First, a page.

The other important thing to note is that leading up to this repeal, money from Wall Street was pouring into campaigns to elect and re-elect politicians who would go along with this repeal. Also, politicians who had been in power for decades made money from inside trading and pushed to repeal this important law.

Why has the congress NOT put Glass-Steagall back on the books and demanded the separation of investment banking and depositor banking. Because they won’t give up the power they have and the money they put in their own pockets.

Congress and Wall Street have all the power. It is the corruption in Washington pushed by the money of Wall Street that is the problem and one way to correct this particular problem is to get congress to re-instate the Glass-Steagle Banking Act and WE need to replace every congressman/woman, Republican, Democrat and Independent that has been there more than 5 years because they are the ones that got us here. Why do we have lifetime politicians in office for 40 years or more that make policies to benefit themselves and hurt the rest of us. We must get rid of the corruption in Washington that feeds on the power of Wall Street money.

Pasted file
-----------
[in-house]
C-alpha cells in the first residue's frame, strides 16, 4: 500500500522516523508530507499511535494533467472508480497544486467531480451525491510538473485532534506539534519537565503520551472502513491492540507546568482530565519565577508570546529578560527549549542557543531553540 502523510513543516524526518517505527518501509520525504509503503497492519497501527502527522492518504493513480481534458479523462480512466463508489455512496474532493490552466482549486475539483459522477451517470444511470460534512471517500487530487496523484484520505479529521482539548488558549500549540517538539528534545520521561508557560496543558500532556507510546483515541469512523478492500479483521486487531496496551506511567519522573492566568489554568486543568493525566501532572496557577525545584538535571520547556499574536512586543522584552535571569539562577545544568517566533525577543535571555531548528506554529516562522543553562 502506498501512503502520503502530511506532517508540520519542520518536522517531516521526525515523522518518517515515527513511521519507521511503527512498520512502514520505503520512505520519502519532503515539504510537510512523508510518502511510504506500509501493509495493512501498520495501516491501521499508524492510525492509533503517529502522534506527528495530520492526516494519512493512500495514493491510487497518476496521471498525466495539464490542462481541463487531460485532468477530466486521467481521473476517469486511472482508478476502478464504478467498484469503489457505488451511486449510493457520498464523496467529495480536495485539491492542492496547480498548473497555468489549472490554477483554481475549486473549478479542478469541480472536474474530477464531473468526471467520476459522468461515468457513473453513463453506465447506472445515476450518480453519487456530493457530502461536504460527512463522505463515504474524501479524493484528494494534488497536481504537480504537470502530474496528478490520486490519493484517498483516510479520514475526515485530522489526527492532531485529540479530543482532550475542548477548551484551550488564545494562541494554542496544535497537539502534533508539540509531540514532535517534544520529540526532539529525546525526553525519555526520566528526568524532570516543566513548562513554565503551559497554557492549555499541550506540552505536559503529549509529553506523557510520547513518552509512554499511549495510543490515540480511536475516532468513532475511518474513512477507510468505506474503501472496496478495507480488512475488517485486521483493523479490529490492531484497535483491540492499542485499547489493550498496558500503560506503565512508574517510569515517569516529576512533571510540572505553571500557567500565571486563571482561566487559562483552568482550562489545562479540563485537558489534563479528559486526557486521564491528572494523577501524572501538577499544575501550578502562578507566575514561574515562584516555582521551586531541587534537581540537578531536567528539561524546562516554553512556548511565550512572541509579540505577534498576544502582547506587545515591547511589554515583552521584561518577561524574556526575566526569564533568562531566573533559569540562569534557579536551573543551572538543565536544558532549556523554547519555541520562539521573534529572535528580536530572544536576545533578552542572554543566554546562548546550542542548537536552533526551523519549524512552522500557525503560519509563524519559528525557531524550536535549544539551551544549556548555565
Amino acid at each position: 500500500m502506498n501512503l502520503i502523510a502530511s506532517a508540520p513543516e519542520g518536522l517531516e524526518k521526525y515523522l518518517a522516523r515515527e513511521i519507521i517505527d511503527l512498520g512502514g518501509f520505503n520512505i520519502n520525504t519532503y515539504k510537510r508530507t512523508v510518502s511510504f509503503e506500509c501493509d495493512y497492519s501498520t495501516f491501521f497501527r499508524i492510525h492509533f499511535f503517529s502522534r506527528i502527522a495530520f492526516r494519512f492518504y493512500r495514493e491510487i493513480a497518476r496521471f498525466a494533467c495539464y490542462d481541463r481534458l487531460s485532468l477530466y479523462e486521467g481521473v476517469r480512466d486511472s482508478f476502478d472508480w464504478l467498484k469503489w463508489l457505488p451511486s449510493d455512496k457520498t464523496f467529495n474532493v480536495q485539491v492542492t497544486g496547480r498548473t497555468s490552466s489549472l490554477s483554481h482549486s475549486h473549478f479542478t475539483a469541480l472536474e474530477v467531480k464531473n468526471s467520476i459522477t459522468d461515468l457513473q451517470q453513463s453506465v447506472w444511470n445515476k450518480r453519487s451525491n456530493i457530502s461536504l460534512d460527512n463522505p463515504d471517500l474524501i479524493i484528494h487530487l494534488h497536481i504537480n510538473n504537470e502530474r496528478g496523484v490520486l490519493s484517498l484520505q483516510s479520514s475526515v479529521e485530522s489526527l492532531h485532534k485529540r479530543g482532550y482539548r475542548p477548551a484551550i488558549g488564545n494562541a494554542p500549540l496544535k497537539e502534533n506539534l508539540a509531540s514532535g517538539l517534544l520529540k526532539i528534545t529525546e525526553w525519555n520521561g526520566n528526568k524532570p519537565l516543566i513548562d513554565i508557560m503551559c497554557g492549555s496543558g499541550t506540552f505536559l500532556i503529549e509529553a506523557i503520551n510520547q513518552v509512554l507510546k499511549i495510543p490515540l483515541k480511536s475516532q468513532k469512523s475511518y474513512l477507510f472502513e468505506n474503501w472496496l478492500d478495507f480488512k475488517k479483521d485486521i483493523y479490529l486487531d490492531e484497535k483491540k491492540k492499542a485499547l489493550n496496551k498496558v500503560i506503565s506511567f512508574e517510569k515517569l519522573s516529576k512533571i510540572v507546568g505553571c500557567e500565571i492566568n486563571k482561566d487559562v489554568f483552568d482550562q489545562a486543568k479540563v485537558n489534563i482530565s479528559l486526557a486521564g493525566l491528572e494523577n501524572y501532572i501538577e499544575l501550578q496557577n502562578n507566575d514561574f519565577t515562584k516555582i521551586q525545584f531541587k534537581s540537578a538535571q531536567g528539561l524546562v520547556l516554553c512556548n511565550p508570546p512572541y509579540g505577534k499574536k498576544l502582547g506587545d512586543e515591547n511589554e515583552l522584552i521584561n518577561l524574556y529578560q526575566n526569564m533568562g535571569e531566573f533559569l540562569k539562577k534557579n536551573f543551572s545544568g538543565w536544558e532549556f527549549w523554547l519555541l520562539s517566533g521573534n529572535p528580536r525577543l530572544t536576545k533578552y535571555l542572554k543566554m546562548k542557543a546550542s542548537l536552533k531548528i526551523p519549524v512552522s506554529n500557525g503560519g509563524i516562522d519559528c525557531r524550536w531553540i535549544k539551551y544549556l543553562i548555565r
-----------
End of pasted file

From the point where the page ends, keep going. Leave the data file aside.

Let’s start there and then move on through the list of things that need to change.

– One American Voice

3 Comments

3 Comments


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[-] 1 points by MachineShopHippie (216) from Louisville, KY 1 year ago

That's why I use cash for as many things as possible. The banks would all fail if we would just take our money out of them. Fractional Reserve Banking means that they actually have to have a certain percentage of the bank's 'assets' on-hand, in cash or coin.

http://en.wikipedia.org/wiki/Criticism_of_fractional_reserve_banking

"Other criticisms relate to the potential fragility of bank liquidity in a fractional reserve banking environment, the financial risk of bank runs that depositors bear when depositing money with banks, and the impact that demand deposits have on the stock of money, and on inflation (that is, the implicit expansion of the money supply and its associated impact on prices and the exchange rate)."